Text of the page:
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Sunday, March 13, 2011

Twitter Twaddle

It appears that Twitter may want to curtail third-party Twitter clients. Now I think Mashable might be overstating the case a little, and their failure to link to the forum post doesn’t bolster their case, but Twitter does want clients to act the same way.

Too bad they don’t practice what they preach.

I’ve used the official Twitter clients for web, MacOS X, and iPad. They all kind of look similar, perhaps as much as possible given the natures of the underlying platforms. But all three of them do things a little differently:

  • Hover over a shortened link in the web client, and it displays a tooltip showing the expanded URL. Neither iPad nor OSX versions do that.
  • Tap a tweet with no links or hashtags on the iPad, and you get the tweeter’s profile. Click the same tweet in the OSX client, and you get… nothing. On the web client, you get other recent tweets from that account.
  • The OSX client has a pretty slick way of handling multiple accounts — avatars for each account appear in the sidebar and you can click on them to switch. I don’t see that on either the web or iPad clients.
  • In the OSX and iPad clients, retweeting gives you a “quote tweet” option that the web client doesn’t.
Even if Twitter’s own clients worked the same across all platforms, I’d say they’re jumping the gun by trying to limit third-party development. In addition to the Twitter clients, TweetDeck (my primary client until recently), and a FireFox plugin called EchoFon on occasion. TweetDeck is an elaborate client, offering simultaneous views of user-defined lists. For example, I have my main tweetstream, mentions, several searches, direct messages, and new followers in separate panels. It’s a very nice way to keep up with a lot of info at once… too bad it uses Adobe AIR, which makes it screw up under heavy load. EchoFon is very simple, and lives in the bottom right corner of the browser until you pop it up to see what’s going on. Both of them offer different ways to interact with Twitter from the “official” clients, and depending on what you need they can be better ways.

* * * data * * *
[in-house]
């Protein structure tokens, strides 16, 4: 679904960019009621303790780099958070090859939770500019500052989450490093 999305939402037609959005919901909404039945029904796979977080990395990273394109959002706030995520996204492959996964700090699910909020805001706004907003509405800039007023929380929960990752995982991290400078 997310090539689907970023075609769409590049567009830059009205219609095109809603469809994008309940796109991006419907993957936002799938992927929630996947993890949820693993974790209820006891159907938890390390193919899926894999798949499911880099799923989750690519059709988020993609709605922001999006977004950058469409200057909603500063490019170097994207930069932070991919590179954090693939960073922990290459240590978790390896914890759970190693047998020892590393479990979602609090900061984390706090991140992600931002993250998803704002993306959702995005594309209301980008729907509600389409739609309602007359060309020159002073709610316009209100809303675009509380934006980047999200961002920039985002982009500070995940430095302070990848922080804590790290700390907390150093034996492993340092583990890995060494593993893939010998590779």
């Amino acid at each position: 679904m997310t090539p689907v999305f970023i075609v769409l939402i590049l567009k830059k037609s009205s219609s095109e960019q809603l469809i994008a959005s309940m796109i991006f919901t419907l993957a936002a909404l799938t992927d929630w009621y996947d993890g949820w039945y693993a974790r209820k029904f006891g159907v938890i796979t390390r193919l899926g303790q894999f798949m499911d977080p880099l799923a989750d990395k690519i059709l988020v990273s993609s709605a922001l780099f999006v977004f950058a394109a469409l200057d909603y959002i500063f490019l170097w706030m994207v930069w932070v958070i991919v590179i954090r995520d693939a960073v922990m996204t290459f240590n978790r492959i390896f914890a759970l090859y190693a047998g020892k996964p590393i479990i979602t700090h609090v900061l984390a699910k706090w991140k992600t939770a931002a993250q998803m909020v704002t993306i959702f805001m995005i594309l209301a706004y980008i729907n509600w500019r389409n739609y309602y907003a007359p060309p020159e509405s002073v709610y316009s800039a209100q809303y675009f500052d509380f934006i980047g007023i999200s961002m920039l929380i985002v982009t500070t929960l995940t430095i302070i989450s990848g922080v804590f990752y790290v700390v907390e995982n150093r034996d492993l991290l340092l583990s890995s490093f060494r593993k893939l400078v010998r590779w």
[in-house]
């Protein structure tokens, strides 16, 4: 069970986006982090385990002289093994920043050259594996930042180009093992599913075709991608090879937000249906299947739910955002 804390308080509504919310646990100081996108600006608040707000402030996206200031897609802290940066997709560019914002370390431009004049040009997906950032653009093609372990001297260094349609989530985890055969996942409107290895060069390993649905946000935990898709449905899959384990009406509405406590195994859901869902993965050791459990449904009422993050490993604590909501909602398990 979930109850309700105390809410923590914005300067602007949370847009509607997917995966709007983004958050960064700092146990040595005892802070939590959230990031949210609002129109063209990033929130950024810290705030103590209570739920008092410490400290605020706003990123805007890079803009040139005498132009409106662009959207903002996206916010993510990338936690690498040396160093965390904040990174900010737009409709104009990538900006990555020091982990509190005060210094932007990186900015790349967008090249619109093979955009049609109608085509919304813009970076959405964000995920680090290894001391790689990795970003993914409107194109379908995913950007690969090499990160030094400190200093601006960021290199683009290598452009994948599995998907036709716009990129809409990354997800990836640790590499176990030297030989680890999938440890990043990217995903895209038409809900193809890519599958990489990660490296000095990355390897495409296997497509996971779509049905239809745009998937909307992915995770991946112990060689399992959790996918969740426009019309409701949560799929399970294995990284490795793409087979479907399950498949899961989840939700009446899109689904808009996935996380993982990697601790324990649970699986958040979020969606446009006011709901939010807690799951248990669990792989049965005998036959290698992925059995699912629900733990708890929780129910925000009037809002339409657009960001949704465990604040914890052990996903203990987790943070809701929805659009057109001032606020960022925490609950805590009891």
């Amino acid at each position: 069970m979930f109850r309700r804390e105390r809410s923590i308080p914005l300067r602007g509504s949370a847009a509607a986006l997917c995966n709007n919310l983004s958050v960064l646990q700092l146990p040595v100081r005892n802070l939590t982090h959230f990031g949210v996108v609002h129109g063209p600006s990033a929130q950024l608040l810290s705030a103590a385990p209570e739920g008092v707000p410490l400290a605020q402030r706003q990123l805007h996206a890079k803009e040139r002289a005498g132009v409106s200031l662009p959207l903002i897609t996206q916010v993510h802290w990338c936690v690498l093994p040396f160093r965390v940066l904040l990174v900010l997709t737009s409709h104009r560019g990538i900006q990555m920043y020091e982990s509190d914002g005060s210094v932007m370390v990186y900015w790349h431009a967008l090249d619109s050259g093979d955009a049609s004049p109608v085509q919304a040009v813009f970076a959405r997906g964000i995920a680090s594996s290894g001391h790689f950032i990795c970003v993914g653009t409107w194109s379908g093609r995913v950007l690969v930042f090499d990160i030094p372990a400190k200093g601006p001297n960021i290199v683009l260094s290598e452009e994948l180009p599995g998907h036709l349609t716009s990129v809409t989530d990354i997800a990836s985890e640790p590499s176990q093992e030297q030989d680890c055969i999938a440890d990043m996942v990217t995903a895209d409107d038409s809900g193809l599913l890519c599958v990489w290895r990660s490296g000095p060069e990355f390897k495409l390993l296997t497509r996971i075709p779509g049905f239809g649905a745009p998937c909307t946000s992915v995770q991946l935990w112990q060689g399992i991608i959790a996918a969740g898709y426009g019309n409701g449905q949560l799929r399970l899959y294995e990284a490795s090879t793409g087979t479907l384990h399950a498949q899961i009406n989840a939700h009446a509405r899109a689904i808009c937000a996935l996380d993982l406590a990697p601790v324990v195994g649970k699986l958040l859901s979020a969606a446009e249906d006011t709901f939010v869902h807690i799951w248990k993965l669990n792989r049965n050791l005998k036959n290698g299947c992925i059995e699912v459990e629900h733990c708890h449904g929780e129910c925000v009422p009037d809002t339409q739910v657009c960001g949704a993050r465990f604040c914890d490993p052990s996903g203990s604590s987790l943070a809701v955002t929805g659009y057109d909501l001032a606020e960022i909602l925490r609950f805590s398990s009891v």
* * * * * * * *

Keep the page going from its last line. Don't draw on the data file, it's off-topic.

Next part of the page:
In short, the Twitter ecosystem is far from being complete. Even if it was, it needs to be able to evolve to meet the needs of the people using it. The Twitter developers themselves know a lot about the system internals, but they’re somewhat removed from the people actually using the system day-in day-out. The users know what they want to do and how they want to do it — let the creativity of third-party app developers fill the needs, and leverage the knowledge gained. In other words, adapt the most popular new features to your own apps.

But first, get your own apps working the same way before you demand that third-party developers do likewise.


  1. If the masters of Twitter want to make the main site function faster, more efficiently, with every option everyone on every platform desires, then please, let them go ahead. Until then, desires for knocking out third party clients is impractical, amongst other adjectives.

  2. I agree, the inconsistencies of Twitter's own user experience make it look like the emperor has no clothes.

    In fact, the iPad client, while visually pleasing, is confusing and feels like the actual user experience was an afterthought.

    In terms of consistency across different platforms they could learn a thing or two from Twitterrific. If feels familiar whether you're on iPhone/iPod, iPad or Mac, and it seems really well thought out.

  3. I don't know who twitter thinks they're fooling. If people would rather use a 3rd party adaptation of your site it should be a WAKE UP CALL. Good post, Farf.

  4. Hey all!

    Like anything else, the main site (#newtwitter) has its good and bad points. But I think that's the point — they should iron out the bad points (some of which people have been quite vocal about) and roll out the same functionality to the on-board apps before curtailing what third parties do.

    David, it's funny but I think I like the iPad client best of all the "official" Twitter clients. Although the OSX version is starting to grow on me, especially after I found how nice the multiple-account feature works.

    Very good point, Monica, and it's a point that many companies have ignored to their detriment. It's not like microblogging is rocket science, Twitter has the momentum right now but Google had one (can't remember the name) that they could revive.


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